Follow these steps to minimize global ACIs:

  1. Remove existing global ACIs to prevent all access.

    $ dsconfig \ set-access-control-handler-prop \ --hostname www.mkwebhost.com \ --port \ --bindDN "cn=Directory Manager" \ --bindPassword password \ --reset global-aci \ --trustAll \ --no-prompt
  2. Allow limited global access for essential operations.

    This example allows the following limited access:

    • Authenticated users can request the ForgeRock Transaction ID control, which has OID .

      Other components in the ForgeRock platform use this control to share transaction IDs for common access logging.

      If you do not use common access logging, you can skip adding the global ACI for .

    • Anonymous users can request the Get Symmetric Key extended operation, which has OID , and the StartTLS extended operation, which has OID .

      DS servers require Get Symmetric Key extended operation access to create and share secret keys for encryption.

      Directory client applications must be able to use the StartTLS operation to initiate a secure connection with an LDAP connection handler. This must be available to anonymous users so that applications can initiate a secure connection before sending bind credentials to authenticate, for example.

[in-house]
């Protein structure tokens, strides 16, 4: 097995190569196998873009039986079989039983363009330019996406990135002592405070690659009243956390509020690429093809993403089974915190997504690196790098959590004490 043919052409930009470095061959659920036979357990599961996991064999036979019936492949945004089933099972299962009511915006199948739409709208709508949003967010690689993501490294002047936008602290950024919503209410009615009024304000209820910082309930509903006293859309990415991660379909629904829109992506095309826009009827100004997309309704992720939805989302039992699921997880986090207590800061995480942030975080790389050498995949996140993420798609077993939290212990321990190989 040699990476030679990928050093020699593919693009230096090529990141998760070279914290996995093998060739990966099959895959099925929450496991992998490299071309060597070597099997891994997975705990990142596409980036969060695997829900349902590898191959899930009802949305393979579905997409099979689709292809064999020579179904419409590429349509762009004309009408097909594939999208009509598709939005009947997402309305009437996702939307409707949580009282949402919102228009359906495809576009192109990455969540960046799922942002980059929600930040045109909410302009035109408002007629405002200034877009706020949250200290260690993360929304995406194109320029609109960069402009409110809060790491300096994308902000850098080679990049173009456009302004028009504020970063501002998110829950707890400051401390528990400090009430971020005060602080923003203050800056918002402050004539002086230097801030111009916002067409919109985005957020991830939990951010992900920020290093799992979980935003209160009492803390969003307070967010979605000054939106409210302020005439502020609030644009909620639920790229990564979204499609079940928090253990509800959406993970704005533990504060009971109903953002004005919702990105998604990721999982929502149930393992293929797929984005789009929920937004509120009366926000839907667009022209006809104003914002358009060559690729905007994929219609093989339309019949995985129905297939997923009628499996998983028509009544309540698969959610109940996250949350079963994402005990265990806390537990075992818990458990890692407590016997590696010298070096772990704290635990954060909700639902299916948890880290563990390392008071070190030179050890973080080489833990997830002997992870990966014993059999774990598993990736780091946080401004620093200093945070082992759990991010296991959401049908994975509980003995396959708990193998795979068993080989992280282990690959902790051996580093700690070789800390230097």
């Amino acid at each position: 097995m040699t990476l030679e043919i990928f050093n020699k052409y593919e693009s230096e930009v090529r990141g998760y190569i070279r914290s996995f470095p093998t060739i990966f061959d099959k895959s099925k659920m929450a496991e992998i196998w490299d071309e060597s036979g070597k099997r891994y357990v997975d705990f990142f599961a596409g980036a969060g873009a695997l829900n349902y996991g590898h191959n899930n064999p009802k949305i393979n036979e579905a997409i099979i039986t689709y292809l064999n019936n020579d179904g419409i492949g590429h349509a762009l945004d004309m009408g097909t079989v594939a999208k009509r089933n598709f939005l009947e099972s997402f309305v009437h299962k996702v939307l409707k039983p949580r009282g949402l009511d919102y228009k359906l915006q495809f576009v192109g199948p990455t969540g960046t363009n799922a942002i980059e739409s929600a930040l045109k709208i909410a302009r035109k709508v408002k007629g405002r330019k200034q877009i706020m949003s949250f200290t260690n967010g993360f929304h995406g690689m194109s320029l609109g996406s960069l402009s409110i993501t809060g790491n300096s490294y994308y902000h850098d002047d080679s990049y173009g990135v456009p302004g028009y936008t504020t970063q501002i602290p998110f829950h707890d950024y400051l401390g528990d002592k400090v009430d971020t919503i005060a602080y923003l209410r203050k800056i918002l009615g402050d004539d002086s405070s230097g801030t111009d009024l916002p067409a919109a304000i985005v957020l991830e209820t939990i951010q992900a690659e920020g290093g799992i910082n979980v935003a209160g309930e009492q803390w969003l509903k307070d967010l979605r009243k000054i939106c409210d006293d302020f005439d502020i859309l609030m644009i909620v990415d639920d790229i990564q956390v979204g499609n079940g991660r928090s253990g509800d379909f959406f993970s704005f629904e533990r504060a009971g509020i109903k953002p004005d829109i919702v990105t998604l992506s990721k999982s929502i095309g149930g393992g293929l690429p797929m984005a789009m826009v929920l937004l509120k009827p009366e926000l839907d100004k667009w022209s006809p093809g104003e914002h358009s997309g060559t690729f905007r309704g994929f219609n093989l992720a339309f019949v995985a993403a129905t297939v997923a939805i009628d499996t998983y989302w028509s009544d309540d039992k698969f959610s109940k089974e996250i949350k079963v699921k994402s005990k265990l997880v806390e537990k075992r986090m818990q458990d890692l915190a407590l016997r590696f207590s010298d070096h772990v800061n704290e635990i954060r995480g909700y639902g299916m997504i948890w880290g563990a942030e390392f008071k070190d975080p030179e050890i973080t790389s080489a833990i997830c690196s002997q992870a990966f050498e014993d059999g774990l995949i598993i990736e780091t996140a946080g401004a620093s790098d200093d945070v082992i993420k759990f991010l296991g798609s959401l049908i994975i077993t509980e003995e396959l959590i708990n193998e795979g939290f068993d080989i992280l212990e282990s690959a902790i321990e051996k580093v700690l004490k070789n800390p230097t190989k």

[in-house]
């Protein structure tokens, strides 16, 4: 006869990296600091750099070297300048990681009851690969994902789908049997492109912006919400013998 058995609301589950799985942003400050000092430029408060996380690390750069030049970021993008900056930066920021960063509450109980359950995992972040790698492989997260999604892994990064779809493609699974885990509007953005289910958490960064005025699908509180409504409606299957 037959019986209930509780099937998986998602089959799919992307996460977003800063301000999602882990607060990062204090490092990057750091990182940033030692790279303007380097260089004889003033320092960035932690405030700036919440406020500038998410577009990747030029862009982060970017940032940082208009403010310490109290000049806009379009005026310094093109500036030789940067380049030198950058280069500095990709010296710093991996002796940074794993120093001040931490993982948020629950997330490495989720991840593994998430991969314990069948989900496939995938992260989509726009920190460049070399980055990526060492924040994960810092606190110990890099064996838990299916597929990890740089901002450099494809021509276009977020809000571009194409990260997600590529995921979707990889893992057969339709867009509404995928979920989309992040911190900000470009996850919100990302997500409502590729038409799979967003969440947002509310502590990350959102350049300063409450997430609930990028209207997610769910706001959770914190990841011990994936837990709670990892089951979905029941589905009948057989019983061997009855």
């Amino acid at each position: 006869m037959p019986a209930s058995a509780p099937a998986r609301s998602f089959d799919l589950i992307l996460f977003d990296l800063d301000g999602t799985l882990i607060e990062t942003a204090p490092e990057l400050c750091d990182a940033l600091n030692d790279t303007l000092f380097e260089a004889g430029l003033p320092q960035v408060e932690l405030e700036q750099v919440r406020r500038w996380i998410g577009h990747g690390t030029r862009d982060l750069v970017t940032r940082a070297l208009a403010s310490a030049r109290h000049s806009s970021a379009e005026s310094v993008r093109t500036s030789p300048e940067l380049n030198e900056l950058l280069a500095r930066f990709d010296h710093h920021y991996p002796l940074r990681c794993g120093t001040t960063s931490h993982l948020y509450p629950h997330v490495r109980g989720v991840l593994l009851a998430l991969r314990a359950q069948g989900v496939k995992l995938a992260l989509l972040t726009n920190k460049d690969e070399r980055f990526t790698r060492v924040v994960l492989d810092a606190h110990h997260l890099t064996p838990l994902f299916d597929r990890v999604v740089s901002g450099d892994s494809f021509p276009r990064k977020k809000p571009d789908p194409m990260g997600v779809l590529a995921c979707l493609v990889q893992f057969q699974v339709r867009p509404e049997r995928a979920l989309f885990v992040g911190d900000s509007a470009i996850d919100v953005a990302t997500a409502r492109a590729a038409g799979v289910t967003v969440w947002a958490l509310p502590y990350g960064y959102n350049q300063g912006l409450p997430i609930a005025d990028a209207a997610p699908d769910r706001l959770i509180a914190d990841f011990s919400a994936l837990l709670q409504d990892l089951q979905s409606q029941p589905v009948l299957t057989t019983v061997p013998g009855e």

If the directory deployment does not support StartTLS, then remove from the global ACI for .

    • Anonymous and authenticated users can read information about the LDAP features that DS servers support according to the global ACI named .

      This exposes metadata publicly for the following attributes:

      The base DNs for user data

      Supported storage schemes for pre-encoded passwords

      Supported LDAP controls by OID

      Supported LDAP extended operations by OID

      Supported optional LDAP features by OID

      Supported LDAP versions

      Supported SASL mechanisms

      Supported cipher suites for transport layer security

      Supported protocols for transport layer security

      Name of the LDAP server implementer

      Version of the LDAP server implementation

    $
Источник: [www.mkwebhost.com]